While the problem with obesity in our society is caused by many factors working together, there is one major cause which is mentioned by almost no one -- the decline in the nutritional value of our food. Much of what we think is food is actually a food substitute -- a non-nutritive ingredient that mimics the characteristics of a real food so that food manufacturers do not have to pay the cost of using the real food. The major example of this is high-fructose corn syrup. It is a fact that the rise in obesity over time in the US tracks in parallel with the rise in the consumption of high-fructose corn syrup.
A book just published documents how substitute foods are sold to the public -- Swindled: The Dark History of Food Fraud (by Bee Wilson, ISBN 978-0-691-13820-6). Ms. Wilson documents how food consumers have been lulled by the existence of the FDA and the US Dept. of Agriculture into thinking that their food is safe. In fact, consumers assume that if something is sold in a supermarket or manufactured by a well-known company, it can't be bad for them. The problem is that much processed food, while not strictly speaking unsafe, is so nutritionally deficient that people can eat LOTS of it but still be undernourished.
One thing we must address is the need for better quality food, for food that contains more natural vitamins and minerals, for food that is grown in good soils under the proper conditions, for animals that are raised without artificial growth stimulants -- when food quality is low and food is nutritionally deficient, our bodies respond by craving more food. We eat a great many high-calorie foods that are nevertheless inadequate to supply our bodies' needs for micronutrients. I believe that one could argue convincingly that when people have food that is fulfilling their nutritional needs (not just for calories, but for minerals and vitamins as well) they eat less than if they are trying to compensate for nutritionally deficient foods.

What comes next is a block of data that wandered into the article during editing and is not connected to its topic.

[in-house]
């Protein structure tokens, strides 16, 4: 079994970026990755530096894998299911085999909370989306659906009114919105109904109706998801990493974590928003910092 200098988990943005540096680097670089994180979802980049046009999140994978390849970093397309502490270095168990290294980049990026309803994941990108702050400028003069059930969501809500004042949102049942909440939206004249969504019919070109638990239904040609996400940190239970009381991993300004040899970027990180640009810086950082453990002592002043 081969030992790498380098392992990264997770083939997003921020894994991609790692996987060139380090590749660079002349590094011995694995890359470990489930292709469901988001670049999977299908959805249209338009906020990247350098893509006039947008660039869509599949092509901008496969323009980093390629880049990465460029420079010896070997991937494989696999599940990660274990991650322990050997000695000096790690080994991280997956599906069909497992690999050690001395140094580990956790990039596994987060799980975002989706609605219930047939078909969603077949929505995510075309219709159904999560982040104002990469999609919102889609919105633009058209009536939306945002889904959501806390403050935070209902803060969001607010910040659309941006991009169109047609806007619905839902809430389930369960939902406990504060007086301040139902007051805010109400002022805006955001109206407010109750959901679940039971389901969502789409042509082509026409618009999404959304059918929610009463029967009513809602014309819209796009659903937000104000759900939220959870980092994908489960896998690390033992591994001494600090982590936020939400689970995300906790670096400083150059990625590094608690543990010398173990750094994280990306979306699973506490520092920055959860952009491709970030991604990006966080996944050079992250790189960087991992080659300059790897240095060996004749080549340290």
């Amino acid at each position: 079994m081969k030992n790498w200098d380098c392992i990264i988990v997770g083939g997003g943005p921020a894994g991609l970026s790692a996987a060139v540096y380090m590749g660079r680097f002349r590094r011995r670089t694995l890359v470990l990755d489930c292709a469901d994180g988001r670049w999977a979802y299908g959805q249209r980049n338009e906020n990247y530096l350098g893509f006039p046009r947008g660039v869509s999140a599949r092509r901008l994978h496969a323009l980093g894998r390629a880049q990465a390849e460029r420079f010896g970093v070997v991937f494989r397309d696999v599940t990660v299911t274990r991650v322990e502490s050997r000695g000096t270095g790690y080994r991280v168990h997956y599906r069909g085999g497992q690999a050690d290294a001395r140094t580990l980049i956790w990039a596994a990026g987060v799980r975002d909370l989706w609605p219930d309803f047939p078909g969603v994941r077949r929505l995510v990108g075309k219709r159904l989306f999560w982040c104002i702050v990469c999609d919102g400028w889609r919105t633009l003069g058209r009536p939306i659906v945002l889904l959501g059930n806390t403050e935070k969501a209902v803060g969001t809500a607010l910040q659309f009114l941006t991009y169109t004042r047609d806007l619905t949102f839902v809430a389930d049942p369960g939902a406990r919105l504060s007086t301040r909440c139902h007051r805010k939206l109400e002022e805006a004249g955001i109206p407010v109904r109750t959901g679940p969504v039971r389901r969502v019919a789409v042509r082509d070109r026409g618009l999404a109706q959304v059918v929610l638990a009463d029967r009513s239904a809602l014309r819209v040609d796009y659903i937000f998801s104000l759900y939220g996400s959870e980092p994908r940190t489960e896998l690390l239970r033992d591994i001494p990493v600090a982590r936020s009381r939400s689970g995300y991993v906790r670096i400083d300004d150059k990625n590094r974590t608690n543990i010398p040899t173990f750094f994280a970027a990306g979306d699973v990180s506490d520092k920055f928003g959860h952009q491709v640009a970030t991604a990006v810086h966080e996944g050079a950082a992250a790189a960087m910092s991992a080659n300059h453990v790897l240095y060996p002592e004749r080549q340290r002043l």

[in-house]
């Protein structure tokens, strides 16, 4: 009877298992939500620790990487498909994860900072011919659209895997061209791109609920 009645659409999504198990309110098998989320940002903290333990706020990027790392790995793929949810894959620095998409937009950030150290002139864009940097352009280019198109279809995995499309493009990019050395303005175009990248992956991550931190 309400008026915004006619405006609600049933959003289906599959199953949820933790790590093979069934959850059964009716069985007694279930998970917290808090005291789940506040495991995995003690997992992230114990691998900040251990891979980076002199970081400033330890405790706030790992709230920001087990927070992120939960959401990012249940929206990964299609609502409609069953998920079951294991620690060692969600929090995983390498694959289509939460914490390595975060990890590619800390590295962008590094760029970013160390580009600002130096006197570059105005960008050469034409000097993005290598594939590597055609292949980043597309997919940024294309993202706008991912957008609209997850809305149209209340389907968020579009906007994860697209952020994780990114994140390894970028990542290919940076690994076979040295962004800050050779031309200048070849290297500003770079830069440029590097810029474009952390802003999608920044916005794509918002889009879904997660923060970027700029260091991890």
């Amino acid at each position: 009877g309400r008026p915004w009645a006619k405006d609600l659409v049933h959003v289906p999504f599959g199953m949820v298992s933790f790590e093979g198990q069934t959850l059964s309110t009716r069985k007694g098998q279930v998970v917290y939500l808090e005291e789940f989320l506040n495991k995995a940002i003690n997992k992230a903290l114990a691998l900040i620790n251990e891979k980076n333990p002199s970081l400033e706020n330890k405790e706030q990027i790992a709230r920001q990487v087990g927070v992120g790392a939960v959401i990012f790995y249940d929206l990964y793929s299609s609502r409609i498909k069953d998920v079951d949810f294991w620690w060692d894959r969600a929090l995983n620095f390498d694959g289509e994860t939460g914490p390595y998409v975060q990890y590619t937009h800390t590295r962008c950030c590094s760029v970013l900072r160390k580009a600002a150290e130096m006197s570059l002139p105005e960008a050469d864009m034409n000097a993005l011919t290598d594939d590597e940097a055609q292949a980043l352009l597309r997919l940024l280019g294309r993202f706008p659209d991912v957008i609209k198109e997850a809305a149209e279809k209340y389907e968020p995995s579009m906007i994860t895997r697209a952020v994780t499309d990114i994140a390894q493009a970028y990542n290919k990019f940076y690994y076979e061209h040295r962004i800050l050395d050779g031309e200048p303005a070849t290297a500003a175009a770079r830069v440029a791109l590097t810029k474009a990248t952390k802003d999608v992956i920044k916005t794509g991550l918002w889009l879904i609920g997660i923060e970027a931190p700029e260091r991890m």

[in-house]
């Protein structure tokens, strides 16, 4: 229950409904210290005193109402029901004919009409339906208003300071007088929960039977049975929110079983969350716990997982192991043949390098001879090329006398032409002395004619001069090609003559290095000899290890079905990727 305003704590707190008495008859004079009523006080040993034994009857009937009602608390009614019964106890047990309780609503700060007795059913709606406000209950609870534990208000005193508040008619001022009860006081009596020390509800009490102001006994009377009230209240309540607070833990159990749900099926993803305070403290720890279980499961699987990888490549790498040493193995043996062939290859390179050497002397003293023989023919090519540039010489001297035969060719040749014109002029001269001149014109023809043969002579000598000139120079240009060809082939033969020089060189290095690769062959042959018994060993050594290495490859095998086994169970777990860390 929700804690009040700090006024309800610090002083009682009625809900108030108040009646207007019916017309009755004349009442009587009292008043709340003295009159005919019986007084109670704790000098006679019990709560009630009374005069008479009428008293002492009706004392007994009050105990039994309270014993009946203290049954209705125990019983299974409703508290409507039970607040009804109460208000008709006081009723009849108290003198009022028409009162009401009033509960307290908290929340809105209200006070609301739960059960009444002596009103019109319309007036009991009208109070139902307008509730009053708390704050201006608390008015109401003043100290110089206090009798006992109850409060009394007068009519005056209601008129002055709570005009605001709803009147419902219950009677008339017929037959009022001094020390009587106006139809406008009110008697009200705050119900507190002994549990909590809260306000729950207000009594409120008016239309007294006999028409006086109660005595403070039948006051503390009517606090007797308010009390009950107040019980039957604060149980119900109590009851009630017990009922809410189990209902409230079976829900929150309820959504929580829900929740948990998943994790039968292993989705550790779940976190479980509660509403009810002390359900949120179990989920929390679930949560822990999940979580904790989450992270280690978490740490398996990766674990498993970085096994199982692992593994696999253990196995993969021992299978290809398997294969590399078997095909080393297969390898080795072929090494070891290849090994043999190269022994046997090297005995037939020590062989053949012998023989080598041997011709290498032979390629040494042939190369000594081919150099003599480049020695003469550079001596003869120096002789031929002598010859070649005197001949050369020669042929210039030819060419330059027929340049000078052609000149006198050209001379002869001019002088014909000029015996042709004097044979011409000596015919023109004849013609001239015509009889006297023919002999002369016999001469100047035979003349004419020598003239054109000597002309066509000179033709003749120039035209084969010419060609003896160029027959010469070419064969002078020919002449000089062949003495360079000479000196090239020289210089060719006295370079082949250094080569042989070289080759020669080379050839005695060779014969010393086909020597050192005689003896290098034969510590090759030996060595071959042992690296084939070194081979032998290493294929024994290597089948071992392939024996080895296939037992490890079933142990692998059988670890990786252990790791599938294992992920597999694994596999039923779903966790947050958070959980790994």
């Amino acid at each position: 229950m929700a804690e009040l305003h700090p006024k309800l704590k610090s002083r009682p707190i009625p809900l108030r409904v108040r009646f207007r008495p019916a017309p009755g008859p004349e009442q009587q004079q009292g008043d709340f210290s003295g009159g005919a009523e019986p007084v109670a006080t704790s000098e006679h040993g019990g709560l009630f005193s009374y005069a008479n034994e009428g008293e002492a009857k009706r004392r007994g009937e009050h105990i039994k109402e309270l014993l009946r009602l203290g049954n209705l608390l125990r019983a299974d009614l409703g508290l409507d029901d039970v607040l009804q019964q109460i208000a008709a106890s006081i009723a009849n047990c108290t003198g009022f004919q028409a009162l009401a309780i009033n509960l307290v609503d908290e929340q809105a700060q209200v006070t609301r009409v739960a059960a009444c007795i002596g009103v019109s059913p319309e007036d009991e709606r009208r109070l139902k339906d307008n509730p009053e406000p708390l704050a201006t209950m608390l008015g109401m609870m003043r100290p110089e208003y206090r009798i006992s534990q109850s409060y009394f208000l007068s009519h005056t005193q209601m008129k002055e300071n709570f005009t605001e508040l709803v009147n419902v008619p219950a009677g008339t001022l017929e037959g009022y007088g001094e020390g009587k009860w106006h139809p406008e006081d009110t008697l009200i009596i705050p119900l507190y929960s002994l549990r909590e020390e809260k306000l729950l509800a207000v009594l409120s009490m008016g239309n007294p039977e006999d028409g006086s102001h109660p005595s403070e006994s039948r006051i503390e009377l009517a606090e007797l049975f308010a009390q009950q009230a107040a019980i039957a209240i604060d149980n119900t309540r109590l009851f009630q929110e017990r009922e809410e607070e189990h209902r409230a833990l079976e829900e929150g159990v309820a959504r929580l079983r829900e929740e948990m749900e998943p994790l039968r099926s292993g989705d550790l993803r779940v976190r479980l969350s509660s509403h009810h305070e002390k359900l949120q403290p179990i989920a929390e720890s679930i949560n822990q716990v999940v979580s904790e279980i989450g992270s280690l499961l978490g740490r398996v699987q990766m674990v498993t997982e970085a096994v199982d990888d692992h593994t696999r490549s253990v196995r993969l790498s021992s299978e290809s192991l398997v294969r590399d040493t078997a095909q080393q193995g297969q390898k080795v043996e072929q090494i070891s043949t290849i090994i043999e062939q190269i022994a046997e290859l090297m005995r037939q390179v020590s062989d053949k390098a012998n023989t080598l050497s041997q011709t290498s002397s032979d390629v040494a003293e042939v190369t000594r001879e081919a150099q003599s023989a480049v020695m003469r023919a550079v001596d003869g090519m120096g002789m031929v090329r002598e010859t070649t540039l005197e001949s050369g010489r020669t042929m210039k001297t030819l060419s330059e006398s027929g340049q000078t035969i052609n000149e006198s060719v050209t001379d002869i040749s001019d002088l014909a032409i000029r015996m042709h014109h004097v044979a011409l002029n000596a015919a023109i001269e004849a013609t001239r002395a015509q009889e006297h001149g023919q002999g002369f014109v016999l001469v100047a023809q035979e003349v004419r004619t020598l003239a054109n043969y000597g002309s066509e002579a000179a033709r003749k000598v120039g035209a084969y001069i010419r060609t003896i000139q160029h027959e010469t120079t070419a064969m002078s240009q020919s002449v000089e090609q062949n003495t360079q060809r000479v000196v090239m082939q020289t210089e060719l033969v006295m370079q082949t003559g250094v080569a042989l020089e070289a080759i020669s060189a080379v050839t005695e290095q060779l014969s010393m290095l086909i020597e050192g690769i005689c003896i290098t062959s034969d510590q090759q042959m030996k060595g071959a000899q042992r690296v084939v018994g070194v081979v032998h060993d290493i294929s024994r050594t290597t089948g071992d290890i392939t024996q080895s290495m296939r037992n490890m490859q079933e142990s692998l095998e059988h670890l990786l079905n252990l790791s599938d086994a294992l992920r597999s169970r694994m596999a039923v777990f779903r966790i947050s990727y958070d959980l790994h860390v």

There is a direct connection between the industrialization of the food supply (and high-fructose corn syrup again is the posterchild for this), the decline in the nutritional quality of food, and the overconsumption of food. The author of Supersize Me showed just how a fast food diet can cause obesity. He received a superabundance of calories, but his health actually declined because he was undernourished! Many of our children are in this exact same situation -- eating a lot, but not getting the nutrients they need. Calories are not the only nutritional aspect of food. We need to pay more attention to getting the best quality of food to feed to our children. That means turning away from industrialized and pre-processed foods, eating more raw foods, eating organic vegetables (because the use of manufactured fertilizers depletes soils in micro-nutrients), and avoiding meat of animals raised in feed lots where they are fed corn, antibiotics and growth hormones!
As a reviewer of non-fiction science books, I read and review 50-75 such books a year, but Ms. Wilson's is the first book that completely changed my behavior. The first time I went to shop for groceries after finishing Swindled, I took twice as long because I was reading so many labels, and found myself rejecting formerly habitual purchases in favor of unprocessed whole grains, fruits, vegetables, and locally-grown meats.
Yes, exercise is important, getting kids away from televisions and computers is important, engaging kids in outdoor activities is important -- but equally important is ensuring that what we feed our children actually nourishes them -- that they are actually satisfied by eating real food, prepared at home without fake ingredients.
posted 4 years, 7 months ago
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